I am looking for some assistance here. For the last three years I have watched this patch of what I think are Chiloglottis leaves grow and then curl up in late Spring/early Summer. I haven’t seen any flowers grow on them. The leaves are growing beneath a mature eucalyptus tree approximately halfway between the house … Continue reading Mystery Leaves (6 Photos) Can You Identify This Plant?
Tachinid Fly (Rutilia lepida)
Out for a quick walk, I didn’t take my macro lens with me. Pity, because I came across a luminescent insect about 2cm in length, sitting on a broken acacia trunk. Turns out it was a large parasitic fly. According to Museum Victoria, the Tachinid Fly larvae feed on Scarab Beetle larvae. The adults also … Continue reading Tachinid Fly (Rutilia lepida)
Pale Pink Heath
Common Heath can have white, pink or red flowers. We don’t have any red flowering heath here, but it is found in a reserve about ten minutes drive down the road. Over the years I have found about 3 or 4 plants with deep pink flowers, but predominantly we have white flowering Heath on our … Continue reading Pale Pink Heath
Another Puzzle: What Is This?
I had the opportunity to go walking up the back in the bush yesterday. The sun reflected off an object laying on the ground which seemed vivid green. Seeking this, I found a leaf covered with a cluster of large spherical attachments – too large for eggs, so presume they must be some kind of … Continue reading Another Puzzle: What Is This?
Ornate Pink Fingers (Caladenia ornata)
It’s always a good feeling to add a new plant to the species list, but it’s especially rewarding when it is a new orchid species for our property. I’ve been puzzling over the various types of Pink Fingers orchids for quite some time now, each year trying to take photos that lend themselves to identification. … Continue reading Ornate Pink Fingers (Caladenia ornata)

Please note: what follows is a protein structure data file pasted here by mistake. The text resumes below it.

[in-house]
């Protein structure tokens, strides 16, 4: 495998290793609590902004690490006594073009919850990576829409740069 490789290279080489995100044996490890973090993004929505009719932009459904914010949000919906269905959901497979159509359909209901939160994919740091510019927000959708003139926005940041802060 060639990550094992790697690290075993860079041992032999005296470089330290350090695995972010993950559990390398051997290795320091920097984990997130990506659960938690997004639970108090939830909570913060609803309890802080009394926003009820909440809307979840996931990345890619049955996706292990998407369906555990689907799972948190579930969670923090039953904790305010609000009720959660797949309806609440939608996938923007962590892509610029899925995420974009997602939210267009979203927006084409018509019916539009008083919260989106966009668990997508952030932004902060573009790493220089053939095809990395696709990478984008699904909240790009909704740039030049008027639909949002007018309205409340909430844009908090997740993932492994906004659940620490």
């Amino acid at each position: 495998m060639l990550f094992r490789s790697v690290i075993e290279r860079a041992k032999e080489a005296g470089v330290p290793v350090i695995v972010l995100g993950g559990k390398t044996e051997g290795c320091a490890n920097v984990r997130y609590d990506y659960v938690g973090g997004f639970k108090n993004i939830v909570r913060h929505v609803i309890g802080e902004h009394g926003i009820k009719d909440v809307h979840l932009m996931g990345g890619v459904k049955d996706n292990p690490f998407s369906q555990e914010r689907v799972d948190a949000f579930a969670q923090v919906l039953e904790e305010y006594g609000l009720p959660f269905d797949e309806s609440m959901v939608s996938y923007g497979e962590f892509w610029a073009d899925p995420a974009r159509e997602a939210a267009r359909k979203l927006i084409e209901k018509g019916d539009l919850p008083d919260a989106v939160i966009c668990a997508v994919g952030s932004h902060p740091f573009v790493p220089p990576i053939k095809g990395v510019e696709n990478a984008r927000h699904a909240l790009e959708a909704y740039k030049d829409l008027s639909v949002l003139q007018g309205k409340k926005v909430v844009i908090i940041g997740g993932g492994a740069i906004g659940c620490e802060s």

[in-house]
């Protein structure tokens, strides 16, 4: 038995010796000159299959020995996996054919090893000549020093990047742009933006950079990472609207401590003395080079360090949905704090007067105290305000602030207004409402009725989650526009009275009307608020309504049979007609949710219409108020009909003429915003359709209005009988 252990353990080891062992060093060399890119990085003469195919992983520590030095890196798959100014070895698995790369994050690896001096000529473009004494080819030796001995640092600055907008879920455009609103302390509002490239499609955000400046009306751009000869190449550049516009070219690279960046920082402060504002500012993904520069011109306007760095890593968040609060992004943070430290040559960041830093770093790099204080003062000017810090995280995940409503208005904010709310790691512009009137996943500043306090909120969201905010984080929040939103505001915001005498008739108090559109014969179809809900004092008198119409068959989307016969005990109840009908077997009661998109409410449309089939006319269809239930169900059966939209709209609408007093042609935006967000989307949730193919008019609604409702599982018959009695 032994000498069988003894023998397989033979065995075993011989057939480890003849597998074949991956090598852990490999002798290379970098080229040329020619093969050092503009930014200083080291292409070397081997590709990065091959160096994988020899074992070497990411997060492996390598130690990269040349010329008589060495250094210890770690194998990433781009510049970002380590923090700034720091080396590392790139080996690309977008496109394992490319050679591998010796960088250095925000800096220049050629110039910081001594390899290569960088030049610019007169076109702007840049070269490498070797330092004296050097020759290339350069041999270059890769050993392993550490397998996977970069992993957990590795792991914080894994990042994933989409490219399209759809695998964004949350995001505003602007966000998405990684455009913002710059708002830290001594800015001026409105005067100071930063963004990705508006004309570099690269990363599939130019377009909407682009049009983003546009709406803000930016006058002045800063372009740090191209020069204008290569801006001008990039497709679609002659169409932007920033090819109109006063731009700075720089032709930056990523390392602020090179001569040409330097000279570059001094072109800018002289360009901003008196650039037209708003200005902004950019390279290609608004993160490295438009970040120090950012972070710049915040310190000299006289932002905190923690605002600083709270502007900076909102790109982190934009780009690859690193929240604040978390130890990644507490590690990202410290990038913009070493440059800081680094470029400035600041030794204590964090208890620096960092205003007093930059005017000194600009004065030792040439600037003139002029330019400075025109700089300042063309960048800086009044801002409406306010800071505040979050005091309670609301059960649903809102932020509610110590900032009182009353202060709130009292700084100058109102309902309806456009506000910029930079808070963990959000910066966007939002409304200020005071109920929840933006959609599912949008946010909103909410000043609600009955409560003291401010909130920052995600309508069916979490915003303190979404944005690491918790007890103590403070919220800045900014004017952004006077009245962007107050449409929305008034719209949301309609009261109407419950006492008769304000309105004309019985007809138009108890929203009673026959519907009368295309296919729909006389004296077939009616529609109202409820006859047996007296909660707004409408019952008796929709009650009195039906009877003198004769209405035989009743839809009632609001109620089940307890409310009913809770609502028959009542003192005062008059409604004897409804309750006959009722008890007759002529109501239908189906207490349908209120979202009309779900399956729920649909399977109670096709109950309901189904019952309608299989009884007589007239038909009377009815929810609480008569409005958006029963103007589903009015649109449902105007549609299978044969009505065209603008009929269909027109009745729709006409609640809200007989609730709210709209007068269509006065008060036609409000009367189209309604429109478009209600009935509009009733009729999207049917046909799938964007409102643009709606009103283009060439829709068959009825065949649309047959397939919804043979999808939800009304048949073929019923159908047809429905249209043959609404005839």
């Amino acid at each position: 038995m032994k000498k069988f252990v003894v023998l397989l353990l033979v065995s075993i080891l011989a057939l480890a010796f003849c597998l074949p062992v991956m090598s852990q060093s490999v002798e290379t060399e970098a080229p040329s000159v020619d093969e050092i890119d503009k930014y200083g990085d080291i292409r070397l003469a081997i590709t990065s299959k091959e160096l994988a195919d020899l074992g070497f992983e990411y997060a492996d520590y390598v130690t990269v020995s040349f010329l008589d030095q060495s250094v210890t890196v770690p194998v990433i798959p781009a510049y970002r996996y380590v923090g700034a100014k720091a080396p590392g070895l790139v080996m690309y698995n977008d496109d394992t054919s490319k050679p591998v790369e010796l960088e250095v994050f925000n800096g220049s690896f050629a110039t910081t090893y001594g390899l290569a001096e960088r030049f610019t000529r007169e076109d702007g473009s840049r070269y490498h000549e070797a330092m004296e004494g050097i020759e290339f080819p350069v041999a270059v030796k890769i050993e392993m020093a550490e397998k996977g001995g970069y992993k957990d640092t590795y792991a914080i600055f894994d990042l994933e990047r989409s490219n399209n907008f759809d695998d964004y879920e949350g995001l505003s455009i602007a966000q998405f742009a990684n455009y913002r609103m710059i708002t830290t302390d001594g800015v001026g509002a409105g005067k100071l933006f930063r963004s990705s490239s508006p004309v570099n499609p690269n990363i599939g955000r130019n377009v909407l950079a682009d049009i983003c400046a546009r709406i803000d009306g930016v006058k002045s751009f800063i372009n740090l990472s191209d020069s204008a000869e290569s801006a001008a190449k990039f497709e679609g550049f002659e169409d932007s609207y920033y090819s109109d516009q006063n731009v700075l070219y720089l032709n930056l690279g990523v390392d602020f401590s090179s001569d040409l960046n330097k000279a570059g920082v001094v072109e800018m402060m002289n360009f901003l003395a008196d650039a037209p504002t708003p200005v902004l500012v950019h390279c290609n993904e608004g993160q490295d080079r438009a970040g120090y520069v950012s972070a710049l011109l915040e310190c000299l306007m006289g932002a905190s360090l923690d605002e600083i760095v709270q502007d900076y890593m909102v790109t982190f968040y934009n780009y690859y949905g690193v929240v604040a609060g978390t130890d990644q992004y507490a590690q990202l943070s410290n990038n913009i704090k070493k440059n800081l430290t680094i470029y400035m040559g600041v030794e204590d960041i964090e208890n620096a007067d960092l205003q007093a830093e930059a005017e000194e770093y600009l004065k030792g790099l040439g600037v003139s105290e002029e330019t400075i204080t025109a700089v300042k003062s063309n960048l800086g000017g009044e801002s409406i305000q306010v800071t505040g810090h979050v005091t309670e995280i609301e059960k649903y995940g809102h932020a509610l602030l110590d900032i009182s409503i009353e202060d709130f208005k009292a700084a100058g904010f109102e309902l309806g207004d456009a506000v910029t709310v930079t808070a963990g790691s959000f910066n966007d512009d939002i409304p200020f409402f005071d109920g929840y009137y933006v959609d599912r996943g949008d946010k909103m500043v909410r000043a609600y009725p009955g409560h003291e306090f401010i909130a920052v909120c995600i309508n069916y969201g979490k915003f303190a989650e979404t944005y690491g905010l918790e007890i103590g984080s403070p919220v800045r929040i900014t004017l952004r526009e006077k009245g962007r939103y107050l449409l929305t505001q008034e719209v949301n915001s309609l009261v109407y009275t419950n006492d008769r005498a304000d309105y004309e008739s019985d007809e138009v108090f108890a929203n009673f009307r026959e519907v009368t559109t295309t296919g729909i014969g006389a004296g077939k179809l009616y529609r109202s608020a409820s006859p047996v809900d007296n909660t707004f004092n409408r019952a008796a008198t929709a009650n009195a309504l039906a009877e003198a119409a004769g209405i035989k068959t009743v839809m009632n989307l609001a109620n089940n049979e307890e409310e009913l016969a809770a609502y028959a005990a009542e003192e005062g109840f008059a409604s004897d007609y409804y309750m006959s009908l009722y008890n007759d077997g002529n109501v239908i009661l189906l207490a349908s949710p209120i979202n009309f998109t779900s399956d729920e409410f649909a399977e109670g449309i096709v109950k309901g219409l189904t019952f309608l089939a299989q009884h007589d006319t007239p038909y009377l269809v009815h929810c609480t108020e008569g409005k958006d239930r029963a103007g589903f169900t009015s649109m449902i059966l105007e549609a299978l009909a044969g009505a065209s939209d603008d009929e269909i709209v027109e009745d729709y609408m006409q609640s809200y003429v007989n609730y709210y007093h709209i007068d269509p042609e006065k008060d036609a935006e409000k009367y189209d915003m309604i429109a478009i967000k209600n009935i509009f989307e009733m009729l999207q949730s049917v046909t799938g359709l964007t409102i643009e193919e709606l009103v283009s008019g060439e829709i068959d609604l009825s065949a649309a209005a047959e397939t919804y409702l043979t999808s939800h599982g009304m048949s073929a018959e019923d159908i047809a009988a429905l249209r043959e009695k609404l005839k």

On my walk around the property this morning, I noticed many species of plants sending up new growth. Among them were patches of orchid leaves. The photograph above shows Small Mosquito Orchid leaves, Waxlip Orchid leaves and possibly a Helmet Orchid leaf. In other places, many species of Greenhood are establishing colonies, the Gnat … Continue reading Orchid Leaves
We had so little rain in Autumn I thought we wouldn’t have a lot of fungi this year. Two weeks into Winter, we’ve had sufficient rain to green the landscape, but not enough to run off into the dam. However, it seems to be sufficient for the fungi to begin emerging. I found these beautifully … Continue reading Tiny Fungi
At Last – Autumn Has Arrived
It has been a long dry Summer this year. I notice my last post was dated in October 2015, so I have missed telling you about the end of Spring and the entire Summer season. (Oops – sorry about that.) In Australia, the El Nino weather pattern meant a hot, dry Spring followed by an even … Continue reading At Last – Autumn Has Arrived
We had three days of high gusty winds last week, resulting in several fallen branches. Some of these limbs looked like like small trees, towering over my head while laying on their side. The largest of them fell across a fence but thankfully it didn’t cause any lasting damage. When the weight was removed, the fence was … Continue reading Fallen Branches
It’s winter in Australia, and when taking a shortcut between two bush paths, I came across a group of beautiful red fungi. This is only one of a number of species growing now, most of which I have documented previously. The vibrancy and intensity of the colour marks it as different from some orangey-yellow fungi … Continue reading Red Fungi
In the comments beneath the Leaf Curling Spider post, macmsue and I have been comparing Huntsman Spider stories, so I thought this might be a good time to post a photos of one. It has been sitting there, waiting for an opportune time! I rescued this spider from the flue above the stove in the … Continue reading Huntsman Spiders
Leaf Curling Spider (Phonognatha graeffei)
About a month ago, it seemed there were Jewell Spiders everywhere, but this week the Leaf Curling Spiders have taken over. As the name suggests, each spider uses a curled leaf suspended in the centre of the web as a protected hiding spot. I’m actually thankful to see the leaves suspended as it has saved … Continue reading Leaf Curling Spider (Phonognatha graeffei)